Happy Soil, Happy Earth.
7th Dec, 2022
Soil plays a very important role in the long-term sustainability of any farm. It is, in essence, the foundation that holds everything together. You've heard it before — organic food is good for you. But what does organic mean, exactly? The movement has been instrumental in making society think more about the food we eat, the products we buy and the impact these have on our world. In ode to World Soil Day which was on Monday, let’s find out the implications of organic farming vs conventional farming, why it’s important and what you can do to help.
Farming can be divided into two categories: conventional farming and organic farming. The main difference between the two lies in the use of synthetic chemicals. Conventional farms use synthetic chemicals such as fertilisers and pesticides. In contrast, organic farms rely on crop rotation and natural means such as compost and mulch to enhance growth and control pests.
Organic vs Conventional
Organic agricultural systems help build the soil up by maintaining its fertility and structure, keeping it ‘alive’ and it is considered a sustainable practice, but this does come at the cost of some yield. Where as conventional farming helps to maintain high yields, but such methods can contribute to soil degradation over time leading to what is called ‘dead’ soil.
The difference between alive and dead soil refers to the presence of soil organisms, such as bacteria, fungi, and worms. Soil that is alive is teeming with these microorganisms, which are essential for maintaining the health and productivity of the soil. In contrast, dead soil is lacking in these crucial soil organisms, and as a result, it is less productive and less able to support plant growth.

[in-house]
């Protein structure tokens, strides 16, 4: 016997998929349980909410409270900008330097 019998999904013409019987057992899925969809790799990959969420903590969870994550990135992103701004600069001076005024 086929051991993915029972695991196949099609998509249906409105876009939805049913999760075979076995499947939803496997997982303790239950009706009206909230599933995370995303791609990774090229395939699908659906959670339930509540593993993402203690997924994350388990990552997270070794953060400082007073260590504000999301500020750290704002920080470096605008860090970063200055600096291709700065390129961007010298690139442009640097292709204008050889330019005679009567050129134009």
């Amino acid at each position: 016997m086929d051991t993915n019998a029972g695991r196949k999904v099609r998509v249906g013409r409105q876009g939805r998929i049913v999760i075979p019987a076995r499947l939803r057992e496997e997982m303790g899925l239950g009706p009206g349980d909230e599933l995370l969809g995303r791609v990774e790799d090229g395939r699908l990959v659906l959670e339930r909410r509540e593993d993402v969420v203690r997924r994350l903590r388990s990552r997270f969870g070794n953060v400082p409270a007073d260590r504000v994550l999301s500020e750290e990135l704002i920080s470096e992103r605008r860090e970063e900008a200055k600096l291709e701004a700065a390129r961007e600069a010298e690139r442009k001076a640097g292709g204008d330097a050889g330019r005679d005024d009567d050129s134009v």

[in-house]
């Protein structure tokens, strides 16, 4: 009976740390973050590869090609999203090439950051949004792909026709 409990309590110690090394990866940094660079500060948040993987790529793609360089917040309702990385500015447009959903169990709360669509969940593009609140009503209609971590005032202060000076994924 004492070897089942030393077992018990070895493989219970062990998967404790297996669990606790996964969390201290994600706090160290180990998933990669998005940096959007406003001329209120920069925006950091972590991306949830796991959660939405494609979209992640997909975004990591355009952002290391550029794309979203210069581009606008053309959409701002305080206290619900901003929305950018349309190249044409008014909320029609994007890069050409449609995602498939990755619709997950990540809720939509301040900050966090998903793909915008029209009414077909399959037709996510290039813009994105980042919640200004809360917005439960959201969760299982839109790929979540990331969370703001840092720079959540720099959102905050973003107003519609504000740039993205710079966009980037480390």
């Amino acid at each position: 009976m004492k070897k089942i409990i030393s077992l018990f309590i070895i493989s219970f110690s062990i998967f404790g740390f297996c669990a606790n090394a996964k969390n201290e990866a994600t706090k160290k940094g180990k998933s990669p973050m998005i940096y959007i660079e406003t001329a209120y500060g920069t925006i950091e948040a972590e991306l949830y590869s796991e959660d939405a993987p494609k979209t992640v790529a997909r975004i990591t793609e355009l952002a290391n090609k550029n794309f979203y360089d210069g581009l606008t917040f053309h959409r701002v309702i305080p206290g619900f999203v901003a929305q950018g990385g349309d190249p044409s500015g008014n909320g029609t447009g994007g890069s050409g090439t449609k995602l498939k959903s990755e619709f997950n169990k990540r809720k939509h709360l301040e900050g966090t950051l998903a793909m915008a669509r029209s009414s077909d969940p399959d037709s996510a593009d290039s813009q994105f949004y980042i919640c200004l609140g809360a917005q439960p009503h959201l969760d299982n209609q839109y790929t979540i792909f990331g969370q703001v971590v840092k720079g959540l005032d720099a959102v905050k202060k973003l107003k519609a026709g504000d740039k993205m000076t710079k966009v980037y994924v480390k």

Why it matters to us?
Did you know that 95% of our food comes from soil and the current health of global soil is only getting worse as around 33% is already degraded and more is deteriorating at an accelerating rate. This is a serious cause for concern as with declining soil fertility comes significant drops in the vitamin and nutrient content of the food it produces. Additionally, a loss of soil fertility contributes to low crop yield and overall crop failure, leading to hunger and malnutrition in local populations, thus feeding the poverty cycle (1).
The process of Sustainable Soil Management:
Sustainable soil management is a set of practices that aim to maintain and enhance the health and productivity of the soil while minimising environmental impacts and ensuring long-term sustainability. The four main principles of sustainable soil management often found in organic farming practices are; 1) maintain soil health, 2) protect soil erosion and 3) enhance soil fertility and conserve soil.
What can we do to support? (2)
- Support farmers that are focusing on bringing back soil healthy and diversity through sustainable farming practices and responsible fertilizer use
- Commit to the circular economy by recycling food and other nutrient sources to return to the soil as compost.
- Diversify our diets to include more pulses and seasonal fruit and vegetables that require less intensive farming to produce and support crop rotation.